Guinea has been placed on the CIVICUS Monitor human rights watchlist ahead of the proposed referendum on 22nd March. This list draws attention to countries where there has been a rapid decline in civic and democratic freedoms in recent months.
Guinea was placed on the Monitor’s watchlist in October after deadly crackdowns and arbitrary arrests of protesters. It remains on the watchlist because the CIVICUS Monitor is concerned that if the government pushes ahead with the controversial referendum later this week, then further violence and unrest will follow.
Guinea is rated ‘obstructed’ by the CIVICUS Monitor, which is the third worst rating a country can receive by the global index, in the same category as Mali, Sierra Leone and Liberia.
In obstructed countries, civic space is often monopolised by those in power and excessive force is commonly used by law enforcement agencies.
Since October 2019, more than 30 people have been killed and dozens injured in widespread protests that have engulfed Guinea, as protesters call on the government to respect the provisions of the current constitution.
The current constitution limits presidential tenures to two five-year terms and can only be changed via a referendum. If changed, it could pave the way for President Alpha Condé to remain in power.
Le Front national de la défense de la Constitution, or the National Front for the Defence of the Constitution (FNDC), a movement composed of civil society and the political opposition, have been leading calls against a potential third term bid for President Condé.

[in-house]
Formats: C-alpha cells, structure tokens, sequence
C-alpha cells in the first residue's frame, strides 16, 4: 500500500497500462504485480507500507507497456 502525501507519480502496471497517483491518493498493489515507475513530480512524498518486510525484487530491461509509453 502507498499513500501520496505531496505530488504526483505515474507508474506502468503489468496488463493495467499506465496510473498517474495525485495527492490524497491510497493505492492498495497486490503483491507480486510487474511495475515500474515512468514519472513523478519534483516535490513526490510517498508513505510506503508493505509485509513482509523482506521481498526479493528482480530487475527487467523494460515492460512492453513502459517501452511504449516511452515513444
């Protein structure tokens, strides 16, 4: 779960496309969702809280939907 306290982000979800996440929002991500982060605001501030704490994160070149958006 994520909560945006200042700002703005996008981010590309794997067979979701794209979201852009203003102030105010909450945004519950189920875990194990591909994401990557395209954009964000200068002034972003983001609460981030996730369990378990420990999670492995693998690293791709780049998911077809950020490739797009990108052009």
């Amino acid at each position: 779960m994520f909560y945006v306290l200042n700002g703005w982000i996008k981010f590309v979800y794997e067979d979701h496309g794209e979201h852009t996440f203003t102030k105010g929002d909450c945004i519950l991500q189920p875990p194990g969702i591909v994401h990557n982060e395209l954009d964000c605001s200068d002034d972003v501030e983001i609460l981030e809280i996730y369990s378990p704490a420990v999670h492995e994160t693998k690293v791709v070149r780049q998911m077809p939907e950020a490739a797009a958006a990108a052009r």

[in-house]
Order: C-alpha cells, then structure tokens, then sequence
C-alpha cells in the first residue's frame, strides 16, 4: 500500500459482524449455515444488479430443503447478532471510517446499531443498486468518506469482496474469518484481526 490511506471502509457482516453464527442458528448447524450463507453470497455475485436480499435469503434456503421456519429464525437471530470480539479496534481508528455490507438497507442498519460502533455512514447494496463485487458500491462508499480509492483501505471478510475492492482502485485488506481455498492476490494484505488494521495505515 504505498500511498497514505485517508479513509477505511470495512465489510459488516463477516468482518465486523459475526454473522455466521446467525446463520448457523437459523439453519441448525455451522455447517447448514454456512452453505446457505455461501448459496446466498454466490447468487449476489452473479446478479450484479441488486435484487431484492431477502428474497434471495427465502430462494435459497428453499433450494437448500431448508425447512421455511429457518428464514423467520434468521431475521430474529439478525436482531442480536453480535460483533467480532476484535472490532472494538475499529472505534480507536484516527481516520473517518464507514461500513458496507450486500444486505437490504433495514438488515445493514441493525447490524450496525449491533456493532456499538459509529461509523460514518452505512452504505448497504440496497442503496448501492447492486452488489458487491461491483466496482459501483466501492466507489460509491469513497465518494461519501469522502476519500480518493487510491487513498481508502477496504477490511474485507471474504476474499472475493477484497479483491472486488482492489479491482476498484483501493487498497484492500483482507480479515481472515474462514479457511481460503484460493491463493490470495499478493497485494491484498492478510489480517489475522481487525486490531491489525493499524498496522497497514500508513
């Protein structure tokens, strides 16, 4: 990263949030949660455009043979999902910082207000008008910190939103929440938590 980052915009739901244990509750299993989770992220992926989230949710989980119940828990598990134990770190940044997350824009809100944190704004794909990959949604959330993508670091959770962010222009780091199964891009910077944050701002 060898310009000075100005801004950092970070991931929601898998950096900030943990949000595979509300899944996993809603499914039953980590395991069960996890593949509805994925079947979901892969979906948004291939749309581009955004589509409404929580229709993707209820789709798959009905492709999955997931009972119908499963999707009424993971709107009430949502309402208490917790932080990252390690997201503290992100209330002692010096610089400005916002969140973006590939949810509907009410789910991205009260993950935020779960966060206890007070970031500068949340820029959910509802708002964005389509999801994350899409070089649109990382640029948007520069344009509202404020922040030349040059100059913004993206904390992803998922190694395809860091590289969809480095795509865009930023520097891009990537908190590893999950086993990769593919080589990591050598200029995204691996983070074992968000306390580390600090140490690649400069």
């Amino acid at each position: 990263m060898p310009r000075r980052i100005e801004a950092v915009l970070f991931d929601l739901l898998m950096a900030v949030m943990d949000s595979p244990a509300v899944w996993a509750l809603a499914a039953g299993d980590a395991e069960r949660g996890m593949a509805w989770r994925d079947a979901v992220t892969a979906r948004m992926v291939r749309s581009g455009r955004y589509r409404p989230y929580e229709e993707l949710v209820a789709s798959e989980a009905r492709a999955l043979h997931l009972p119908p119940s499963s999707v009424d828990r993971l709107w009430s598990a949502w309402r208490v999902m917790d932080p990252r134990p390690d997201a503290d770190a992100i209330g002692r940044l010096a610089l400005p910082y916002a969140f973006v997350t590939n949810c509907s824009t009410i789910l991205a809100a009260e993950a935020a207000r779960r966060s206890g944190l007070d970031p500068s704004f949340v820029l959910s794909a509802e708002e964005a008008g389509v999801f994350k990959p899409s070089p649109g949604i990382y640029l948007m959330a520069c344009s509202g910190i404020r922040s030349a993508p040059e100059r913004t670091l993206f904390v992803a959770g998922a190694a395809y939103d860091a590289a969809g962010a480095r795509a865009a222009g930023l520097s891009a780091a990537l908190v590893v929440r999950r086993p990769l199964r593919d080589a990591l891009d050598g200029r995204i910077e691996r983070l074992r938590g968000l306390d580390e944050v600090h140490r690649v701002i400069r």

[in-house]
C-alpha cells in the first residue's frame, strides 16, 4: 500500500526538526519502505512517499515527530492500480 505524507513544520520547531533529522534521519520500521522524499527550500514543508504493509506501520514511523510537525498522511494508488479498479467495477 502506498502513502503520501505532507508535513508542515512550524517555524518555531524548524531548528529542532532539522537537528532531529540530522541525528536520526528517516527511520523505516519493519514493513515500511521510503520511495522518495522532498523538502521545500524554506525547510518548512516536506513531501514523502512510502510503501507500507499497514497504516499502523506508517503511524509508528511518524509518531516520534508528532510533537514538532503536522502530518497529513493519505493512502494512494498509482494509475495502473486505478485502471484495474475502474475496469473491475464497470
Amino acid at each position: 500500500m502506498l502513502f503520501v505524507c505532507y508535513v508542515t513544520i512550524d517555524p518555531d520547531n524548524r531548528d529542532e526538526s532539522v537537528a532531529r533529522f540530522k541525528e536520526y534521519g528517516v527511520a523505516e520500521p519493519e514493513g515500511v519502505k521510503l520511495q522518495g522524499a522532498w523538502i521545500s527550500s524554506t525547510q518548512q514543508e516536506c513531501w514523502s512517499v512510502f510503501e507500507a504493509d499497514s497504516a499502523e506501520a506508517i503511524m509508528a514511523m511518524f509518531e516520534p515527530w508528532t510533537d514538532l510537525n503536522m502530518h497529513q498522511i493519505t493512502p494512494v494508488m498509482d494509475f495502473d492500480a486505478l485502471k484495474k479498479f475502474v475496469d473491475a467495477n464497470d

The leaders of the FNDC, human rights defenders Ibrahima Diallo and Sekou Koundouno, were arrested by masked men from the BRI (Investigation and Intervention Brigade) on 6 March and taken to an unknown destination.
They were arrested immediately after expressing concerns over the ongoing arbitrary arrests of activists during a press conference. On 12th March they were released on bail and placed under judicial control.
In October 2019 thirteen FNDC leaders were arrested ahead of planned protests in Conakry and accused of organizing banned protests and inciting civil disobedience. Five of them were sentenced to jail terms ranging from six months to one year.
Journalists have also been physically assaulted for covering the protests and their equipment seized to prevent them from broadcasting images of the protests.
The arrest and detention of human rights defenders highlights how the Guinean authorities are trying to silence pro-democracy voices and pave the way for President Condé to extend his term in office:
“By arresting human rights defenders, the Guinean authorities aim to silence the voices of those who are against a new constitution.
It is time for President Condé and his administration to respect the wishes of Guinean people and allow a political transition which will usher in a new era in Guinea’s nascent democracy,” said David Kode, head of advocacy and campaigns at CIVICUS.
CIVICUS calls on the government of Guinea to immediately release all human rights defenders in detention.
CIVICUS also calls on the African Union to ensure that the government of Guinea respects provisions of the African Charter on Democracy, Elections and Governance: it urges President Condé to respect the current constitution and step aside when his mandate ends to allow for a peaceful political transition.